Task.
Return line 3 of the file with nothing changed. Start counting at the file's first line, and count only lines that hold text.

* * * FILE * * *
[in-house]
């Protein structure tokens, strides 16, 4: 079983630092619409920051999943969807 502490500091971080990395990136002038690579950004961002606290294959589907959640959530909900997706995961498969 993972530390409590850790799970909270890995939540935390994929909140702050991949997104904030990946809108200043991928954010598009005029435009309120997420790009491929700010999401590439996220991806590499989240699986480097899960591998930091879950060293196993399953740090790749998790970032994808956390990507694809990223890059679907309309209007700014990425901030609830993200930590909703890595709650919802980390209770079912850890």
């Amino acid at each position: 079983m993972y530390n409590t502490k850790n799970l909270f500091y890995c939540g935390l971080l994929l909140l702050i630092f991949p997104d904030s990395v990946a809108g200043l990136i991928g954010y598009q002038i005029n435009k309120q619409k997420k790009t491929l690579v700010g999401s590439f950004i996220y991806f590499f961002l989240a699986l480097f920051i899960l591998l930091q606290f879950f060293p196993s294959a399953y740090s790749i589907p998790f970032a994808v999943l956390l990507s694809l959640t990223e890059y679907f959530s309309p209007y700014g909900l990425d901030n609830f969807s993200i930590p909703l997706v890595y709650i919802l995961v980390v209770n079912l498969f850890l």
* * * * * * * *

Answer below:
């Amino acid at each position: 079983m993972y530390n409590t502490k850790n799970l909270f500091y890995c939540g935390l971080l994929l909140l702050i630092f991949p997104d904030s990395v990946a809108g200043l990136i991928g954010y598009q002038i005029n435009k309120q619409k997420k790009t491929l690579v700010g999401s590439f950004i996220y991806f590499f961002l989240a699986l480097f920051i899960l591998l930091q606290f879950f060293p196993s294959a399953y740090s790749i589907p998790f970032a994808v999943l956390l990507s694809l959640t990223e890059y679907f959530s309309p209007y700014g909900l990425d901030n609830f969807s993200i930590p909703l997706v890595y709650i919802l995961v980390v209770n079912l498969f850890l």